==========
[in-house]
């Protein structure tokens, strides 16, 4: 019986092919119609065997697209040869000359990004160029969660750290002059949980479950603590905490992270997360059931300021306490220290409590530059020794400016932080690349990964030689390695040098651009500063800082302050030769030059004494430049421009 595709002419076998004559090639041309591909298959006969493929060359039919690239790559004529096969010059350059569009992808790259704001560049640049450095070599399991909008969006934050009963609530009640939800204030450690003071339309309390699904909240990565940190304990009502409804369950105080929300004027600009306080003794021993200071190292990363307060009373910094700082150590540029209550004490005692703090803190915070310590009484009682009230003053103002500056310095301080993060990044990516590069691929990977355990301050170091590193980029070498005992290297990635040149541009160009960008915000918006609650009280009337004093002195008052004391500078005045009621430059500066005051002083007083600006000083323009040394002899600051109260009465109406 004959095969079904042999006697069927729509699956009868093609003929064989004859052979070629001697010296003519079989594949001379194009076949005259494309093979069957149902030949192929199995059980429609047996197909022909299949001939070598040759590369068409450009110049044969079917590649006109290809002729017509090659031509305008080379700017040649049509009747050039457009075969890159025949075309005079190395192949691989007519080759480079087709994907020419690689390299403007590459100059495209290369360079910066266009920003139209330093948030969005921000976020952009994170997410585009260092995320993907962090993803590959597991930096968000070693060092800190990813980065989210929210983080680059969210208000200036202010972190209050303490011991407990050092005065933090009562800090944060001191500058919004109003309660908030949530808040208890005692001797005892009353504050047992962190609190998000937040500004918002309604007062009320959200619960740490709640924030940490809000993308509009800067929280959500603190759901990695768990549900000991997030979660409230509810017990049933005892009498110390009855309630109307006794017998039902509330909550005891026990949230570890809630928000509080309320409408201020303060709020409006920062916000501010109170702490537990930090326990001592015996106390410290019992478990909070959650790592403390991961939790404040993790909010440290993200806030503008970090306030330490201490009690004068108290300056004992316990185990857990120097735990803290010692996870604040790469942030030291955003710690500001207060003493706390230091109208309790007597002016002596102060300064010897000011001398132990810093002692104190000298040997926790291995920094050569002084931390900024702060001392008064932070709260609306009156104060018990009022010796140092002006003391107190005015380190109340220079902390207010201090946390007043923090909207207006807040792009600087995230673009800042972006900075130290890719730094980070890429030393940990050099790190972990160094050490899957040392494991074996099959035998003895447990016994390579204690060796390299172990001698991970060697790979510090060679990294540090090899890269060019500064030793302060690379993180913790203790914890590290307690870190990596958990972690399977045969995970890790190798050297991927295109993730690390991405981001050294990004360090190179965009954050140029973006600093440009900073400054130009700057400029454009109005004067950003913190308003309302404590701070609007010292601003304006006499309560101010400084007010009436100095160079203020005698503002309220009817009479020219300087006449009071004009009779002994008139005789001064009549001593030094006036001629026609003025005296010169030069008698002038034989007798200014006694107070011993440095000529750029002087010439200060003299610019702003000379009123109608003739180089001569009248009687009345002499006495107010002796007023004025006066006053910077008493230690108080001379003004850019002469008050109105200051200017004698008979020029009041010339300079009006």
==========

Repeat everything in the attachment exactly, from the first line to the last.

[in-house]
């Protein structure tokens, strides 16, 4: 019986092919119609065997697209040869000359990004160029969660750290002059949980479950603590905490992270997360059931300021306490220290409590530059020794400016932080690349990964030689390695040098651009500063800082302050030769030059004494430049421009 595709002419076998004559090639041309591909298959006969493929060359039919690239790559004529096969010059350059569009992808790259704001560049640049450095070599399991909008969006934050009963609530009640939800204030450690003071339309309390699904909240990565940190304990009502409804369950105080929300004027600009306080003794021993200071190292990363307060009373910094700082150590540029209550004490005692703090803190915070310590009484009682009230003053103002500056310095301080993060990044990516590069691929990977355990301050170091590193980029070498005992290297990635040149541009160009960008915000918006609650009280009337004093002195008052004391500078005045009621430059500066005051002083007083600006000083323009040394002899600051109260009465109406 004959095969079904042999006697069927729509699956009868093609003929064989004859052979070629001697010296003519079989594949001379194009076949005259494309093979069957149902030949192929199995059980429609047996197909022909299949001939070598040759590369068409450009110049044969079917590649006109290809002729017509090659031509305008080379700017040649049509009747050039457009075969890159025949075309005079190395192949691989007519080759480079087709994907020419690689390299403007590459100059495209290369360079910066266009920003139209330093948030969005921000976020952009994170997410585009260092995320993907962090993803590959597991930096968000070693060092800190990813980065989210929210983080680059969210208000200036202010972190209050303490011991407990050092005065933090009562800090944060001191500058919004109003309660908030949530808040208890005692001797005892009353504050047992962190609190998000937040500004918002309604007062009320959200619960740490709640924030940490809000993308509009800067929280959500603190759901990695768990549900000991997030979660409230509810017990049933005892009498110390009855309630109307006794017998039902509330909550005891026990949230570890809630928000509080309320409408201020303060709020409006920062916000501010109170702490537990930090326990001592015996106390410290019992478990909070959650790592403390991961939790404040993790909010440290993200806030503008970090306030330490201490009690004068108290300056004992316990185990857990120097735990803290010692996870604040790469942030030291955003710690500001207060003493706390230091109208309790007597002016002596102060300064010897000011001398132990810093002692104190000298040997926790291995920094050569002084931390900024702060001392008064932070709260609306009156104060018990009022010796140092002006003391107190005015380190109340220079902390207010201090946390007043923090909207207006807040792009600087995230673009800042972006900075130290890719730094980070890429030393940990050099790190972990160094050490899957040392494991074996099959035998003895447990016994390579204690060796390299172990001698991970060697790979510090060679990294540090090899890269060019500064030793302060690379993180913790203790914890590290307690870190990596958990972690399977045969995970890790190798050297991927295109993730690390991405981001050294990004360090190179965009954050140029973006600093440009900073400054130009700057400029454009109005004067950003913190308003309302404590701070609007010292601003304006006499309560101010400084007010009436100095160079203020005698503002309220009817009479020219300087006449009071004009009779002994008139005789001064009549001593030094006036001629026609003025005296010169030069008698002038034989007798200014006694107070011993440095000529750029002087010439200060003299610019702003000379009123109608003739180089001569009248009687009345002499006495107010002796007023004025006066006053910077008493230690108080001379003004850019002469008050109105200051200017004698008979020029009041010339300079009006």